Shoshana Wodinsky, writing at Gizmodo:
A series of Instagram ads run by the privacy-positive platform Signal got the messaging app booted from the former’s ad platform, according to a blog post Signal published on Tuesday. The ads were meant to show users the bevy of data that Instagram and its parent company Facebook collects on users, by… targeting those users using Instagram’s own adtech tools.
The actual idea behind the ad campaign is pretty simple. Because Instagram and Facebook share the same ad platform, any data that gets hoovered up while you’re scrolling your Insta or Facebook feeds gets fed into the same cesspool of data, which can be used to target you on either platform later.
Perry Bashkoff, the Head of Music Partnerships at Instagram, talked with Cat Woods over at Blunt Magazine:
“Direct monetisation is something we’re exploring at the moment,” Bashkoff says. “From our product teams to marketing, we’re looking at tools that might provide a solution for artists. For now, we’re encouraging artists to use IGTV, stories and news. Miley and Demi Lovato are just talking to their fans, sometimes for an hour. A lot of our community is asking for donations to charities and organisations doing good, so we’re trying to figure out how to make it easier for people to donate in a simple way.”
Instagram now allows you to add song lyrics to your stories:
To play with the feature, first select the Music lens type (amidst Boomerang and other options) before you shoot or the Music sticker after. Once you pick a song, you’ll see lyrics pop up which can help you cue the segment of the music you want to play. Then you can cycle through a bunch of animation styles like traditional karaoke teleprompter, a typewriter version that preserves mystery by only revealing lyrics as they’re sung, and big flashy billboard font.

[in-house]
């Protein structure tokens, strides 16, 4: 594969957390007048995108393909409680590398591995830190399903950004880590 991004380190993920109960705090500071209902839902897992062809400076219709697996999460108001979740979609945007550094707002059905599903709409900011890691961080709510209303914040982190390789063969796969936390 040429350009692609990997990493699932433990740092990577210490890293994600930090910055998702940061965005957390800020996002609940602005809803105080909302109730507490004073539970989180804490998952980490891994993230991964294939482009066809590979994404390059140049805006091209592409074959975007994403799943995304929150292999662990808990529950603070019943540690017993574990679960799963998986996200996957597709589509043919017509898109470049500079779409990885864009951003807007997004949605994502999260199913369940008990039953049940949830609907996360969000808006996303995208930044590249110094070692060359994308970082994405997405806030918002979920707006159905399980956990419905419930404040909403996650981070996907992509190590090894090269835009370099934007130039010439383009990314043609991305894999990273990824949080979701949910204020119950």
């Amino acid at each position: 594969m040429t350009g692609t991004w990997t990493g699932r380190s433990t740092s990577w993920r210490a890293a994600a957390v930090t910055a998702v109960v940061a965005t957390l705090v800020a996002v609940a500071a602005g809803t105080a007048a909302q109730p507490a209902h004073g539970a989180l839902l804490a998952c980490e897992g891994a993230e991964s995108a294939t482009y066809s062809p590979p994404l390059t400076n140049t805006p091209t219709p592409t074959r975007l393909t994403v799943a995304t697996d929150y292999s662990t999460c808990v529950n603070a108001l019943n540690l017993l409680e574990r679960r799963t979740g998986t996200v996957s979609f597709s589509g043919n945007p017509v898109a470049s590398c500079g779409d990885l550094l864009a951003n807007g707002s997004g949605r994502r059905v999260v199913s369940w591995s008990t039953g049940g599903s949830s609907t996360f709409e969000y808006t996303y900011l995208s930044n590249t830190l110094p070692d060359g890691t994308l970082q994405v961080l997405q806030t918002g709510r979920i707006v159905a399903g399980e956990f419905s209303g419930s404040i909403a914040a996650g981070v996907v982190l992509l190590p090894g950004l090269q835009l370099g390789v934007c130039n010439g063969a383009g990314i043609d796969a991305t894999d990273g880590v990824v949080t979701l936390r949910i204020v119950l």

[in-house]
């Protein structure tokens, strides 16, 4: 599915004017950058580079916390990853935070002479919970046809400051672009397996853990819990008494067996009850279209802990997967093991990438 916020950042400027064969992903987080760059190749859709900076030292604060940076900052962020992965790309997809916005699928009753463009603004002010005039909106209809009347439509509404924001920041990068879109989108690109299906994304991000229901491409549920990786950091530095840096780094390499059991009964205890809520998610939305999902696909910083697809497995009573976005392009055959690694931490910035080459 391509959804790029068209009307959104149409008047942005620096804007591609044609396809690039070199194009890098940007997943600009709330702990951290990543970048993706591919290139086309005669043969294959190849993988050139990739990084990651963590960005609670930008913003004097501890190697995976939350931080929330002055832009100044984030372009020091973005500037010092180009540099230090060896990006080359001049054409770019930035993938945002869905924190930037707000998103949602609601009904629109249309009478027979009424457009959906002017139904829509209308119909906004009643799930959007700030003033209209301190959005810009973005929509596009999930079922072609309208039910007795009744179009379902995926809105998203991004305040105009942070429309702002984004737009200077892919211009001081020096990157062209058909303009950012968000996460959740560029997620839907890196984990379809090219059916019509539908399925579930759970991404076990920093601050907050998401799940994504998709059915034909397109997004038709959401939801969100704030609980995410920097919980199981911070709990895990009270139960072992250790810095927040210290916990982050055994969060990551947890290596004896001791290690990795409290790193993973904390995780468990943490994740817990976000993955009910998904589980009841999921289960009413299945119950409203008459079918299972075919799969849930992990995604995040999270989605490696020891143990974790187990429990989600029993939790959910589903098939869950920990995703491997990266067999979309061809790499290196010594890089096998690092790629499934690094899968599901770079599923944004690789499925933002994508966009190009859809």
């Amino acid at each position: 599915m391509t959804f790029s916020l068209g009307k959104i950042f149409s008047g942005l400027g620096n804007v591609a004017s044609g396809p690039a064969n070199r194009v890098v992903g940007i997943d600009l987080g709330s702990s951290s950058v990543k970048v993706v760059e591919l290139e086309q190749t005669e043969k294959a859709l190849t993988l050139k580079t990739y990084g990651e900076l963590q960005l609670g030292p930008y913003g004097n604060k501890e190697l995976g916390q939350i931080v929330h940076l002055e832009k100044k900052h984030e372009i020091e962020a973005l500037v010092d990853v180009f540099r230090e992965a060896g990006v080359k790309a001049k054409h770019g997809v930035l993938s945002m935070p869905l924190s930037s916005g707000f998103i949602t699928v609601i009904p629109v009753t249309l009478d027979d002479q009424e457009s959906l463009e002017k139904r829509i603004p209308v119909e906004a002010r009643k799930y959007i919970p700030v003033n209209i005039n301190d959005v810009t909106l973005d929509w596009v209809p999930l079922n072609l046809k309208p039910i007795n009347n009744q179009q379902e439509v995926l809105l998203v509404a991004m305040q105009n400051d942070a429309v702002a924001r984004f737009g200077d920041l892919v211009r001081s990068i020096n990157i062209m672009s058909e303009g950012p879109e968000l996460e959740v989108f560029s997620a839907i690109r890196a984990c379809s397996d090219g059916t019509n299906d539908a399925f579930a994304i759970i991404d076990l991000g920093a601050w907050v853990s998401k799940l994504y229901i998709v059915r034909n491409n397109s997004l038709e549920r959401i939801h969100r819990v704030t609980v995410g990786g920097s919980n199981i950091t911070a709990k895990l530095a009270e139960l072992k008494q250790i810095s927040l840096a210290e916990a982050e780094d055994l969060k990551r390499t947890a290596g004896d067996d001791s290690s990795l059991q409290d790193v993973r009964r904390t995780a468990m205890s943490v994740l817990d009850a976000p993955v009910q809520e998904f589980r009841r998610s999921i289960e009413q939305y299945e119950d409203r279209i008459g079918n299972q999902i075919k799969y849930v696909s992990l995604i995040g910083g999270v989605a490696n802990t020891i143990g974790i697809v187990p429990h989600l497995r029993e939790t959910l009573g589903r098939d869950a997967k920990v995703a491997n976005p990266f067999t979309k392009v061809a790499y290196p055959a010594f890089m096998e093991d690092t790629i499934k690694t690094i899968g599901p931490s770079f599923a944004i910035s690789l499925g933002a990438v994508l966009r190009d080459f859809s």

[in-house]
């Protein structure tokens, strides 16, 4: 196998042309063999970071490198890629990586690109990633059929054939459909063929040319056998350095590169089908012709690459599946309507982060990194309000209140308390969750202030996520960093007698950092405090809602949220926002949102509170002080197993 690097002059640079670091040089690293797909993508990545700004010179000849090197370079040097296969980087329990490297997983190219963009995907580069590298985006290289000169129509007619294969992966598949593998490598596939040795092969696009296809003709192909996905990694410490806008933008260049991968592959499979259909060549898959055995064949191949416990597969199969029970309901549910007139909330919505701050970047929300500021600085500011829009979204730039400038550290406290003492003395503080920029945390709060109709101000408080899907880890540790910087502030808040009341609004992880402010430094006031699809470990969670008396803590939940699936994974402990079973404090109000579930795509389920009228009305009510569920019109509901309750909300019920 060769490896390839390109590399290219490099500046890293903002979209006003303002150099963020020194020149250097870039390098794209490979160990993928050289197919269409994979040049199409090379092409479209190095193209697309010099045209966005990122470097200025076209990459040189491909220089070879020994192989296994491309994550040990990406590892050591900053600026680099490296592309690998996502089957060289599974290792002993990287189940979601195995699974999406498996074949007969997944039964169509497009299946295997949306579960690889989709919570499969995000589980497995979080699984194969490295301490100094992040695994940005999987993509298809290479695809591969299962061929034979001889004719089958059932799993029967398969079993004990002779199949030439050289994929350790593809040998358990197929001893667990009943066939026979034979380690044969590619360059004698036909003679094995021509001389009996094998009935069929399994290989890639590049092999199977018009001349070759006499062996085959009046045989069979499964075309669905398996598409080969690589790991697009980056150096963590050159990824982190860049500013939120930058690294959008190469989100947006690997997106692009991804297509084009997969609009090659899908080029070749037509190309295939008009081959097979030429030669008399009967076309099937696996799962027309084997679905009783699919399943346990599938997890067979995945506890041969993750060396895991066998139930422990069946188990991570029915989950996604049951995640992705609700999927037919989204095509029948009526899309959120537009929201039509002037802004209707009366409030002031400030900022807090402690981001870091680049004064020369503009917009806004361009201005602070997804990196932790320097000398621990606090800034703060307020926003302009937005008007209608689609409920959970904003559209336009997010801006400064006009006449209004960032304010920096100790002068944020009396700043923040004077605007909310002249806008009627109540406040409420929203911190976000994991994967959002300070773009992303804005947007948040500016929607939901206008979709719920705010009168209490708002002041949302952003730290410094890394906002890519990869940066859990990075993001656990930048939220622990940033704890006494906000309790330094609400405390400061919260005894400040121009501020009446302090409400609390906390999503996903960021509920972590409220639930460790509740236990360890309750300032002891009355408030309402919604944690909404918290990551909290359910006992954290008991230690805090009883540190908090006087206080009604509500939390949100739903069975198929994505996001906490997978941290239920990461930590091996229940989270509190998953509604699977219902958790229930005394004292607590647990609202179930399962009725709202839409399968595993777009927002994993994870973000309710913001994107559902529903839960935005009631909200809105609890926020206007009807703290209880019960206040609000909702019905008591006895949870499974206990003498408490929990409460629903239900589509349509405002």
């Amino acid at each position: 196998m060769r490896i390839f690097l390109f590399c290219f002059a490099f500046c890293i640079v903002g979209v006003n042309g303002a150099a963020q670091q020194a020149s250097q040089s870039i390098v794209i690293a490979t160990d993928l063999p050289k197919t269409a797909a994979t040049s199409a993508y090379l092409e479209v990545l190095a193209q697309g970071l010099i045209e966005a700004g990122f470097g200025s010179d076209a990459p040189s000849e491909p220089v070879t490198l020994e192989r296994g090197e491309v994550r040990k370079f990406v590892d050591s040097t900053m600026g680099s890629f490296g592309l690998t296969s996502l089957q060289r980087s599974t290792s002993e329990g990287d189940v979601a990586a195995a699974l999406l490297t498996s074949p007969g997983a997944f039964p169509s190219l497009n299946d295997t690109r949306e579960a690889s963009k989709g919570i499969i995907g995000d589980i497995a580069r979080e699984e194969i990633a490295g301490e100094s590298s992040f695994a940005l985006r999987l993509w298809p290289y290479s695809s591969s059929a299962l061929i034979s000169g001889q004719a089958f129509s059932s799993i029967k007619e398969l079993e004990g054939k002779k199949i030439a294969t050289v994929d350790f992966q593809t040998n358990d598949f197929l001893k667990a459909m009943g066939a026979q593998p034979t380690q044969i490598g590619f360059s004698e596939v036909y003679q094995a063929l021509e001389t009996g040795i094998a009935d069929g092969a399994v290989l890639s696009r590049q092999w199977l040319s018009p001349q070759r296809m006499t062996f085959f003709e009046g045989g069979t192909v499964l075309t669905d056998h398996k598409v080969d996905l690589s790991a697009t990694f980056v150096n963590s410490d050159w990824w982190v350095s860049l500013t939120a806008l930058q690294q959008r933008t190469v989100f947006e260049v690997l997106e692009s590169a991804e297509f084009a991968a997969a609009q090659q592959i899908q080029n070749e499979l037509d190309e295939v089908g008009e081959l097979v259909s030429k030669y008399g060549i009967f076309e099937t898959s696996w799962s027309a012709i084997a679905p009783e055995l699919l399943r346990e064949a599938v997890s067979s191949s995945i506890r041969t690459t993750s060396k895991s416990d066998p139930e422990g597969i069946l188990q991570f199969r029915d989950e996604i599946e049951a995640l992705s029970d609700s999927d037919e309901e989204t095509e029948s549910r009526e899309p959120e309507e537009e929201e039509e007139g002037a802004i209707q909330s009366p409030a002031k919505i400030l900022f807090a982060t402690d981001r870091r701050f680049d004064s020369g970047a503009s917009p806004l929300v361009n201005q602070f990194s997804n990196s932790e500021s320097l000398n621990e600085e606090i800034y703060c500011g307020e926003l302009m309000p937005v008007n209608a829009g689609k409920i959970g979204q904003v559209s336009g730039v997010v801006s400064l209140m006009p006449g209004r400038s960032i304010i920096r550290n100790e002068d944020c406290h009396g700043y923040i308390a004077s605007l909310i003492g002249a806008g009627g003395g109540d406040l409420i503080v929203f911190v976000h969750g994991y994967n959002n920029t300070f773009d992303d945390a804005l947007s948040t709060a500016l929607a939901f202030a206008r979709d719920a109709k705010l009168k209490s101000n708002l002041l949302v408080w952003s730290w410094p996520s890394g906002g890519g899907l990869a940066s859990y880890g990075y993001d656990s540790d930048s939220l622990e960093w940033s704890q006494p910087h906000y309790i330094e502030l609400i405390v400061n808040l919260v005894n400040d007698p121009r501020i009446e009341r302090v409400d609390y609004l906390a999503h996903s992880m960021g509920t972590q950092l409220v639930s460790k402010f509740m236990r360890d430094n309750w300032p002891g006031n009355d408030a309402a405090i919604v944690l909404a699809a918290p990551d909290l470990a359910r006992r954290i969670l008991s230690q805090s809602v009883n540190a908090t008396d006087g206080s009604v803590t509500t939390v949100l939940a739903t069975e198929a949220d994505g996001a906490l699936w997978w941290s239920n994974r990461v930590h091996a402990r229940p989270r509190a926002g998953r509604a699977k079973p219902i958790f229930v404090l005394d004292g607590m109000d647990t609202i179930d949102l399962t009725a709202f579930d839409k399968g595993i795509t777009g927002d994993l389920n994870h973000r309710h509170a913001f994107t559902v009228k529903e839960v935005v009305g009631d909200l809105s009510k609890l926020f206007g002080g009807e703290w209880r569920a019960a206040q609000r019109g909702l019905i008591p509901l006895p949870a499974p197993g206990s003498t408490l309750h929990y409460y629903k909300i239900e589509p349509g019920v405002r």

Read More “Instagram Launches Lyric Stickers for Music Stories”
Taylor Lorenz, writing at The Atlantic:
Instagram is teeming with these conspiracy theories, viral misinformation, and extremist memes, all daisy-chained together via a network of accounts with incredible algorithmic reach and millions of collective followers—many of whom, like Alex, are very young. These accounts intersperse TikTok videos and nostalgia memes with anti-vaccination rhetoric, conspiracy theories about George Soros and the Clinton family, and jokes about killing women, Jews, Muslims, and liberals.
Brian Feldman, writing for New York Magazine:
The past few weeks have been rough for Elliot Tebele. Tebele is the morally compromised founder of Jerry Media, a media firm founded in 2015 that is the outgrowth of an Instagram account called @fuckjerry. @fuckjerry is a “meme account,” shorthand for a social media account that screenshots funny tweets and freeboots (rips and reuploads) viral videos. To put it another way, @fuckjerry is an account that steals jokes and other content from other users and monetizes it. Instagram, the billion-dollar Facebook subsidiary, has been aware of the account for years and has done nothing to curb its theft of intellectual property.
Taylor Lorenz, writing for The Atlantic:
Taylor Evans took the fake-“sponcon” game one step further, once faking the entire purpose of a trip to Miami. Technically, she was just there on vacation, paying her own way for everything, but on Instagram she positioned it as an exclusive press trip. “I took a lot of pics at restaurants and posted ‘Thanks so much XYZ restaurant for the hospitality!’” she said. “You say it in a way that people could interpret it as you having an established relationship with that brand … The hope is that it’s perceived in a way that looks like there’s a reason you’re in a different city and state, not just enjoying a weekend vacation.”
We live in interesting times.
Instagram has introduced a new “close friends” feature:
To use the new feature, open up the Stories camera and take a photo or video. After you finish your shot, you’ll notice a new green circle with a white star in it. Tap it, and you’ll be brought to the close friends list where you can add people to your inner circle. Instagram will suggest friends to you based on the people you interact with most, or you can use a search box to finish your list. In testing, people typically added around two dozen people, says Robby Stein, product lead at Instagram.